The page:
Bridging the gap: why we give to St. Vladimir’s Seminary

Author: 
Ginny Nieuwsma

Matushka Laurel Magruder works in the banking industry and enjoys serving as a Sunday School teacher at their home parish, St. Andrew Orthodox Church in Baltimore, MD. Deacon James and Mat. Laurel are blessed with two children. 

Deacon James received the M.Div. from St. Vladimir's Seminary in 2003 and a Ph.D. in art history from Johns Hopkins University in 2014. Currently he teaches art history courses at the University of Maryland in Baltimore County and is attached to St. Andrew.

What would American Orthodoxy look like, had SVOTS not existed?

This question was posed to SVOTS alumnus Dn. James and his wife Mat. Laurel Magruder. Deacon James paused thoughtfully before replying.

“St. Vladimir’s is unique; it has bridged the gap between ‘the old country’ and newer generations in Orthodoxy,” he noted. “In so doing, the Seminary rendered the teaching and practice of the Orthodox Christian faith comprehensible for so many—it has bridged the gap.

“St. Vladimir’s has also opened up Holy Tradition to people who don’t hold theological degrees and don’t have ethnic Orthodox roots,” Dn. James continued. “Since its inception, the Seminary has not ceased to remind us that our Faith is a living tradition.”

As a college freshman, Dn. James had no idea that his assignment to help clean up the reading room in his school’s chapel would change his life. Picking up a copy of the Antiochian Archdiocese’s magazine The Word, he encountered the Orthodox Christian faith and immediately wanted to learn more.

Then in Oregon that summer, Dn. James first heard of St. Vladimir’s Seminary when the deacon at his hometown’s OCA mission parish gave him SVS Press books to read.

“In the 1980s,” Dn. James recalls, “in any given category, St. Vladimir’s was producing most of the English-speaking content, whether it was books, or music, or teaching cassette tapes. It’s hard to imagine how Orthodoxy in this country could have moved out of its ethnic communities without St. Vladimir’s Seminary.”

A few years later, Laurel and James met, fell in love, and eventually married. Their study of Orthodox Christianity became a mutual quest and in July of 1996 (many books, CDs, and conversations later!) they were received into the Church through St. George Greek Orthodox Church in Des Moines, Iowa.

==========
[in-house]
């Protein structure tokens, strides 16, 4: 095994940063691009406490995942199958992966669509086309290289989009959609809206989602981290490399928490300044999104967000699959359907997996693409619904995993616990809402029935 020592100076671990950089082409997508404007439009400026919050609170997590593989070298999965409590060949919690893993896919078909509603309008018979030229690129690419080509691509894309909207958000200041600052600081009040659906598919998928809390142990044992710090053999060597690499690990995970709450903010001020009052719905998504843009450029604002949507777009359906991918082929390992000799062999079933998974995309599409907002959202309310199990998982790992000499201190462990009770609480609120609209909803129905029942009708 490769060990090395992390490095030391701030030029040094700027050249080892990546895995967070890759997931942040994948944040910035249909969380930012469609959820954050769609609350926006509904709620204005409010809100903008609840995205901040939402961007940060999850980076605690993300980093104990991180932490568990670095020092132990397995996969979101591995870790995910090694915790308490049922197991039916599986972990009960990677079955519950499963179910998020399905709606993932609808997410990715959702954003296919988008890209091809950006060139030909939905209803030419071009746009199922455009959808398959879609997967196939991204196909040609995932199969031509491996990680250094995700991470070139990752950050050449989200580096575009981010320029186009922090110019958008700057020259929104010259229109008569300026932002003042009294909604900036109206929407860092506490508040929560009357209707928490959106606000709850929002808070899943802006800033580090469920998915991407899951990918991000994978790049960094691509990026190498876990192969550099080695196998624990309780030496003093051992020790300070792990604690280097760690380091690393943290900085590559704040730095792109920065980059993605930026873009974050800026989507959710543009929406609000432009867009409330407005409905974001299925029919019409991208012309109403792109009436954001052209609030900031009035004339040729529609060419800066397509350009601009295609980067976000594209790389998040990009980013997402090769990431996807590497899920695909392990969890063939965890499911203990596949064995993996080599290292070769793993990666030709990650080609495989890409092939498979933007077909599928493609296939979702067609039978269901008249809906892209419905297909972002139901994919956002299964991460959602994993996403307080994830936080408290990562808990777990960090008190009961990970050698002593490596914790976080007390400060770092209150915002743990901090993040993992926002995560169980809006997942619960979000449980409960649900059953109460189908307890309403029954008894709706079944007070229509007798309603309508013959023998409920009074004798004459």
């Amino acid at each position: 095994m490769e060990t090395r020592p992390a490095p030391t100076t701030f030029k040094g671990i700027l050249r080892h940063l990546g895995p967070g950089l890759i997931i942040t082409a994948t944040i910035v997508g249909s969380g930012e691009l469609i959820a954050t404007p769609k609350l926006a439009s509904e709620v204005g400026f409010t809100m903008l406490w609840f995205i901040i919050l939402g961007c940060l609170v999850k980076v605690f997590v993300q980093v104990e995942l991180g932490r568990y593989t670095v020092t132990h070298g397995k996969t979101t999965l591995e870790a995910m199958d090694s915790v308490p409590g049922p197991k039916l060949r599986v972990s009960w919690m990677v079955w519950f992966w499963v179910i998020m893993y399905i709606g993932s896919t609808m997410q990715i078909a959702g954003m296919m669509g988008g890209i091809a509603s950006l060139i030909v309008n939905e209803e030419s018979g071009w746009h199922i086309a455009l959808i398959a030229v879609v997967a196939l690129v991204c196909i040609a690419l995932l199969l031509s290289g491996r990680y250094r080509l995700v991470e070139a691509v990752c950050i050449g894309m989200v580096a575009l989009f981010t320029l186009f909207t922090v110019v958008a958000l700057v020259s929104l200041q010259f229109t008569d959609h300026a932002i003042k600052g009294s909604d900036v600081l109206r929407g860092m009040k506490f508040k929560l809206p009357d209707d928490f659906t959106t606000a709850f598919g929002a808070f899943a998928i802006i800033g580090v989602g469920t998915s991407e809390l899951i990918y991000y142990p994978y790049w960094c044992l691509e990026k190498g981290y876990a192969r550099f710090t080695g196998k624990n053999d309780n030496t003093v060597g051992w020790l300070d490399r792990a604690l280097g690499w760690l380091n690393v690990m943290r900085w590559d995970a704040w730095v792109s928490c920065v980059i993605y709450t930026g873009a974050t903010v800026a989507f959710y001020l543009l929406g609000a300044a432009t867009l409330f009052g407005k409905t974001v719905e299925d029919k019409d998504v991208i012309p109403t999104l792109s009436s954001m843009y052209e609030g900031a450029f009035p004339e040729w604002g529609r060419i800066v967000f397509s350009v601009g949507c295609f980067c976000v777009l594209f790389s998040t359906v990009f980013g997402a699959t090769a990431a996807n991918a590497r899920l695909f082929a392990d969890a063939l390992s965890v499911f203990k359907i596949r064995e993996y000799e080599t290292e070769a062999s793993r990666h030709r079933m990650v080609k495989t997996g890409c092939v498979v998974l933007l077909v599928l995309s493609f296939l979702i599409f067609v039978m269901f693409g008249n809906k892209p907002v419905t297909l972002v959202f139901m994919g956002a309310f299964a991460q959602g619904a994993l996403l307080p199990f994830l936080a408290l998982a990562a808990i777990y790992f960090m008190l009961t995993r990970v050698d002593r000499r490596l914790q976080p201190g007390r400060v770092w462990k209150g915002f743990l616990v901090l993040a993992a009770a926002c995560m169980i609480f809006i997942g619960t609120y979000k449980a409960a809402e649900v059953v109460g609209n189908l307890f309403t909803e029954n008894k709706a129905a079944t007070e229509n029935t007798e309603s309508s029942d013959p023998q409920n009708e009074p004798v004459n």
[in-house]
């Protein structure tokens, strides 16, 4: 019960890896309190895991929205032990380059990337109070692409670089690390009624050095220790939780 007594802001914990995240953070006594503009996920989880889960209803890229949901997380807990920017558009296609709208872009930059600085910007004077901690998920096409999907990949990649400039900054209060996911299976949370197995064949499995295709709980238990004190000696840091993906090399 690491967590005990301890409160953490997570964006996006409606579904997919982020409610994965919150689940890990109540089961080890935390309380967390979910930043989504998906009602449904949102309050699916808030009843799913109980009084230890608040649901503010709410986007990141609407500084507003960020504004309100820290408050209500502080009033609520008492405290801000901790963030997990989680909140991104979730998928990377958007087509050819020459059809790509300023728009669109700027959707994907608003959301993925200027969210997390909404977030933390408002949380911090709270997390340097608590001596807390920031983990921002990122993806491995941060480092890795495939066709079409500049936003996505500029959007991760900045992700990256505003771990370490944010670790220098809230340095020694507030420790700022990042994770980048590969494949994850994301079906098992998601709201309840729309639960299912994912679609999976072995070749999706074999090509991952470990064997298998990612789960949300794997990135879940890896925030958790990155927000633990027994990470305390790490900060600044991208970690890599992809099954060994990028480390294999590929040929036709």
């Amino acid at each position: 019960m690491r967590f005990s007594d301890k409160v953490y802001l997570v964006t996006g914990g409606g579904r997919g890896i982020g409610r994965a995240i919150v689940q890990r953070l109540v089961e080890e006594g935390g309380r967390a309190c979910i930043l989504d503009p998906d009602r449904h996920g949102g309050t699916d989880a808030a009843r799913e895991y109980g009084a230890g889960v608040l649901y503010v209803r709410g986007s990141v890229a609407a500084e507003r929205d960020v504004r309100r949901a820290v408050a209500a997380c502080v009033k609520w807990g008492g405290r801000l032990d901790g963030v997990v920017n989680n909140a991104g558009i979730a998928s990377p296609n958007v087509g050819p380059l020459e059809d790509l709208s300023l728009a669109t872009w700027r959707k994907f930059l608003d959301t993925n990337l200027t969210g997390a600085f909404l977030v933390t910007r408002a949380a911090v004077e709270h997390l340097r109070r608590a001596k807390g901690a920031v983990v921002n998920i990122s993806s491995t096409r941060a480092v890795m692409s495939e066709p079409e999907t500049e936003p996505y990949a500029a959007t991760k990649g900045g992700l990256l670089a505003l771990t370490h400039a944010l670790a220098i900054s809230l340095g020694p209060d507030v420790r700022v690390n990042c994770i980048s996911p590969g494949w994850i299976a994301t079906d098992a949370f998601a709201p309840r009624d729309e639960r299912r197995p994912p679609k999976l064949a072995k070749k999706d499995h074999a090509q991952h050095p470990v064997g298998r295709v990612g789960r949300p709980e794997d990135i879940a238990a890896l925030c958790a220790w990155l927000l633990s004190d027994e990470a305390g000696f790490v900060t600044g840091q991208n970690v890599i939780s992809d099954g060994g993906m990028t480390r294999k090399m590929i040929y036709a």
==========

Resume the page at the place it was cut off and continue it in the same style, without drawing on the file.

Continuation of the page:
“Since my childhood, my desire has been to serve in ministry,” Dn. James notes. After visiting three seminaries, the Magruders settled on St. Vladimir’s.

During their seminary years, Mat. Laurel found a job in Yonkers and also earned her MBA degree through New York University (NYU). She says that their time at St. Vladimir’s marked the beginning of new growth in her Orthodox Christian journey.

“The Seminary helped me begin to integrate the Orthodox faith into my own life as we attended services at the Chapel and participated in community life with other couples.

“St. Vladimir’s was the first place where I could see the fullness and integration of Orthodox Christian faith and practice within the life of the family.”

Deacon James adds, “Through our shared life in the Chapel and around campus, we got to know our clergy professors in the context of their families. They modeled for us the importance of time management, and how to cope with the realities of life in ministry. The faculty was very open with us about their challenges and struggles.”

“From the beginning, we were also impressed that the community was so pan Orthodox,” Mat. Laurel adds. “There was greater flexibility and openness at St. Vladimir’s, since students came from every tradition, and many states and countries.”

After seminary, Dn. James completed his Ph.D. in Art History at Johns Hopkins University, and Laurel continued in her career. Eventually a son and a daughter were added to their family, and James was ordained to the diaconate.

Love for seminarians motivates Dn. James and Mat. Laurel to support St. Vladimir’s. “We hope other families can benefit from their time at St. Vladimir’s, just as we did,” Mat. Laurel says. “Budget concerns add a tremendous amount of stress for many families in ministry—we want to help alleviate that burden.”

Deacon James agrees, “It’s our responsibility to make sure that seminarian families have all they need to succeed in ministry. One great way to do that is to offer seminarians a debt-free foundation.”